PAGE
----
Parallels to Shanker & King's (S&K's) proposal for a model of language teaching that values dyadic interaction have long existed in language development, for the neotenous human infant requires care, which is inherently interactive. Interaction with talking caregivers facilitates language learning. The “new” paradigm thus has a decidedly familiar look. It would be surprising if some other paradigm worked better in animals that have no evolutionary linguistic history.
In 1695 John Locke published The Reasonableness of Christianity, an enquiry into the foundations of Christian belief. He did so anonymously, to avoid public involvement in the fiercely partisan religious controversies of the day. In the Reasonableness Locke considered what it was to which all Christians must assent in faith; he argued that the answer could be found by anyone for themselves in the divine revelation of Scripture alone. He maintained that the requirements of Scripture were few and simple, and (...) therefore offered a basis for tolerant agreement among all Christians, and the promise of peace, stability, and security through toleration. -/- This is the first critical edition of the Reasonableness: for the first time an authoritative annotated text is presented, with full information about sources, variants, amendments, and the publishing history of the work. Also provided in the editorial notes are cross-references, references to other works by Locke, definitions of terms, and other information conducive to an understanding of the text. -/- Though modern interest has focused particularly on Locke's philosophy and political theory, increasing attention is being paid to his religious thought. These different strands cannot be understood properly in isolation from each other: so the broader aim of this edition is to help towards an improved understanding of his religious thought in the context of his work as a philosopher, political theorist, and exponent of religious toleration. In his editorial introduction John Higgins-Biddle investigates how Locke's ideas developed, and offers a critical assessment of the three main contemporary and subsequent interpretations of Locke's religious thought, all of which are shown to be unsatisfactory. (shrink)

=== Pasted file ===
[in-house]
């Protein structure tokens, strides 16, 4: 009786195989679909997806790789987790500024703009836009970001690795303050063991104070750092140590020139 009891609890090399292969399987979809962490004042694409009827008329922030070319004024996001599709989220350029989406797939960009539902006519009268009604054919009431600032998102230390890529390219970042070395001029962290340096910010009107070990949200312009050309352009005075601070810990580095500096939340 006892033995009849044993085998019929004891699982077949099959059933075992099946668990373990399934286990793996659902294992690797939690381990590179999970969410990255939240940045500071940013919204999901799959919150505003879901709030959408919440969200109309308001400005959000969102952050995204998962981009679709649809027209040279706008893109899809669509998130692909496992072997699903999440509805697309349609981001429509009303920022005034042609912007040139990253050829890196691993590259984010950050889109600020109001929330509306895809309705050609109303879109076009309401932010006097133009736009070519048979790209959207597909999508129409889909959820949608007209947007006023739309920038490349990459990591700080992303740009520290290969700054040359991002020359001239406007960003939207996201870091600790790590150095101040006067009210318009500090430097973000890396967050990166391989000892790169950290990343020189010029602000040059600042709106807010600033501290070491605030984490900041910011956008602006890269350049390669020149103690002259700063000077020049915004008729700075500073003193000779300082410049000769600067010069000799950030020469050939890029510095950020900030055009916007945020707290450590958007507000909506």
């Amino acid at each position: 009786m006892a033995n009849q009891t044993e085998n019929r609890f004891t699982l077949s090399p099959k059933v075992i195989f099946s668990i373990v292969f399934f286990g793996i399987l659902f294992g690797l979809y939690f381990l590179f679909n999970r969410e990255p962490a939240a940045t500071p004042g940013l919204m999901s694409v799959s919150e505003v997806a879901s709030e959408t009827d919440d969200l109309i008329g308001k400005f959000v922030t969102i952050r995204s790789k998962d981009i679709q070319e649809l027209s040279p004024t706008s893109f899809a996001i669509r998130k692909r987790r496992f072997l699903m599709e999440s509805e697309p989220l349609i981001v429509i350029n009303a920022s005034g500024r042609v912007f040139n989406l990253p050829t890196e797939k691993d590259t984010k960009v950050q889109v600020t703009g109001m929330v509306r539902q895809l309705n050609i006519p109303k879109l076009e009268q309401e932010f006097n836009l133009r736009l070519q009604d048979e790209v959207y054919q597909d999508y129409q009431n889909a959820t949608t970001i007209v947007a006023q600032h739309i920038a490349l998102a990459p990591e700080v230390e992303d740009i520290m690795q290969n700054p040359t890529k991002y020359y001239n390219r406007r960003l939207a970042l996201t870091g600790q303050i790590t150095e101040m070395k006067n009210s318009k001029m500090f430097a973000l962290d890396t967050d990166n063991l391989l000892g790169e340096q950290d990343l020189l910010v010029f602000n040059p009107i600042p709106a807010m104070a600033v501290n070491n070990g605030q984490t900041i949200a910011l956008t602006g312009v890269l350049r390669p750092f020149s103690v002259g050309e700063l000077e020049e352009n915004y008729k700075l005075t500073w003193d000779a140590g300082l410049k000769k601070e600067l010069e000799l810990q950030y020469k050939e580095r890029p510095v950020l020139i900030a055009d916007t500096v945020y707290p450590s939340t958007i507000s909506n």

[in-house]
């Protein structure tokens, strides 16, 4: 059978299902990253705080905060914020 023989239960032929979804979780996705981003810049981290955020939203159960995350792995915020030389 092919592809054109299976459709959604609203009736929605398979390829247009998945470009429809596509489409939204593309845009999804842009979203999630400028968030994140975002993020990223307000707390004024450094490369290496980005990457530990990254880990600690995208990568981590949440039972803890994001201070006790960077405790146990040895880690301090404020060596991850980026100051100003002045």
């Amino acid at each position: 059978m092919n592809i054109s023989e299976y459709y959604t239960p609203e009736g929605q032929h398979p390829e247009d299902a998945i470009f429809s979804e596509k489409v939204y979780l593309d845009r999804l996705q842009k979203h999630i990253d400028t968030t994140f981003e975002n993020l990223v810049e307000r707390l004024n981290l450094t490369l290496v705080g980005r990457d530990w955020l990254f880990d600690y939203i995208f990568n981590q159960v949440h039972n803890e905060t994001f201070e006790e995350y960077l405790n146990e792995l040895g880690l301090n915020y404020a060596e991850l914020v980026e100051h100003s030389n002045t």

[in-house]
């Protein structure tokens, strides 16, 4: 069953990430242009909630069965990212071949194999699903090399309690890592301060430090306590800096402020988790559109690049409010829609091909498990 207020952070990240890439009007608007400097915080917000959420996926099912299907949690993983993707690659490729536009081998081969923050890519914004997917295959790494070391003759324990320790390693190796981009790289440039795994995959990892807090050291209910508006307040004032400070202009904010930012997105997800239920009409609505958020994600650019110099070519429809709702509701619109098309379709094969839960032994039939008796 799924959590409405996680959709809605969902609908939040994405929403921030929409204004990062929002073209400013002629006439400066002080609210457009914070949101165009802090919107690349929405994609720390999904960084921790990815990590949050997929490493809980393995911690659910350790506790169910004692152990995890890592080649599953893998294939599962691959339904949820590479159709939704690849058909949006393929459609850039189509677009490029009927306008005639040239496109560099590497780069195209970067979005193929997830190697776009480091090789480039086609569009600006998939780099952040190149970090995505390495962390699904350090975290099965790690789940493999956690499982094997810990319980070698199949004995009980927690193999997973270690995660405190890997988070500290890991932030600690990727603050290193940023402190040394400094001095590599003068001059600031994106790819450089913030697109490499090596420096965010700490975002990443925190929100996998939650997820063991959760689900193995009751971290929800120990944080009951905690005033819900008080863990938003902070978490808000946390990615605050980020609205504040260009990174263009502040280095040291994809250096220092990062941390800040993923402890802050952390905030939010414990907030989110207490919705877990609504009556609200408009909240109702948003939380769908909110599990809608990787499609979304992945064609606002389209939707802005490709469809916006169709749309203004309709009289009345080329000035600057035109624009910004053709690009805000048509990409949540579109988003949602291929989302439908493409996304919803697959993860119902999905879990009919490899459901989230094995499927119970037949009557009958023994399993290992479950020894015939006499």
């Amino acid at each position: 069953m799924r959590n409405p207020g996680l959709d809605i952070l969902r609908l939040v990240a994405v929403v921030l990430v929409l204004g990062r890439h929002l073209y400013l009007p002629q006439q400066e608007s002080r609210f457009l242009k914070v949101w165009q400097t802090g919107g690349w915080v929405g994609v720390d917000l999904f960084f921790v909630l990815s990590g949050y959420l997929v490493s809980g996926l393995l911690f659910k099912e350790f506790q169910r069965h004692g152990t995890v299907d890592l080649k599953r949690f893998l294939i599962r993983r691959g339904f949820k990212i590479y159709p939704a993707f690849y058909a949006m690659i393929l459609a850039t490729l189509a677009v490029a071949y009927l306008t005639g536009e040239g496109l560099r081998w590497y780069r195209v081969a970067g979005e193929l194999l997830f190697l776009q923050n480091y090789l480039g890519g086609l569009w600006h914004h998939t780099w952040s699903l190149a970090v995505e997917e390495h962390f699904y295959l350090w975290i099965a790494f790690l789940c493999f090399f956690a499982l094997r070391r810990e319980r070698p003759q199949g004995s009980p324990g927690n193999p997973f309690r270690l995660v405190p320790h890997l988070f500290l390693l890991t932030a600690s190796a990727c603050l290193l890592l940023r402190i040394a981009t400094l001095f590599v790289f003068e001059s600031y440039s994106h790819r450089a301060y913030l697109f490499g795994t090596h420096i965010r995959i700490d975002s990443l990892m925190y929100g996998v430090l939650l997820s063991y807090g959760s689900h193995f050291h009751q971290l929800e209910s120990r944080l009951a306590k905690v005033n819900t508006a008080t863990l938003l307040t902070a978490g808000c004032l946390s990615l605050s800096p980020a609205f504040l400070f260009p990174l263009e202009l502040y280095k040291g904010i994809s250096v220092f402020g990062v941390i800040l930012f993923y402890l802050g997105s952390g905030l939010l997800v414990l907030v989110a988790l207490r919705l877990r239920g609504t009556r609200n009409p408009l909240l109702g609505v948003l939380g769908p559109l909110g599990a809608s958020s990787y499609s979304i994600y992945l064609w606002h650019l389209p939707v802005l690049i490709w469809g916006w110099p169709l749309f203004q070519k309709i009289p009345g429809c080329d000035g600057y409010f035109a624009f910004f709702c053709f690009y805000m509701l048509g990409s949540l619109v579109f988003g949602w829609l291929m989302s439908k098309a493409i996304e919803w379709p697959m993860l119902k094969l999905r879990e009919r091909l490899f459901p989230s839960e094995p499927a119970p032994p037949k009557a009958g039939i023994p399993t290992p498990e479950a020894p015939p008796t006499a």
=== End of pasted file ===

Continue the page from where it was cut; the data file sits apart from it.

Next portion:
The Reasonableness of Christianity is a major work by one of the greatest modern philosophers. Published anonymously in 1695, it entered a world upset by fierce theological conflict and immediately became a subject of controversy. At issue were the author’s intentions. John Edwards labelled it a Socinian work and charged that it was subversive not only of Christianity but of religion itself others praised it as a sure preservative of both. Few understood Locke’s intentions, and perhaps no one fully. This (...) new collection describes the background to Locke’s book and documents the disputes that followed its publication. Providing an invaluable insight into the context of its conception and reception, it includes contributions by Samuel Bold, John Edwards, Charles Blount, and Daniel Waterland, bringing the discussion up to the eighteenth century. Also included is a review of the Reasonableness found among Locke’s unpublished papers and published here for the first time. The volume will be of interest to philosophers of religion and theologians as well as historians. (shrink)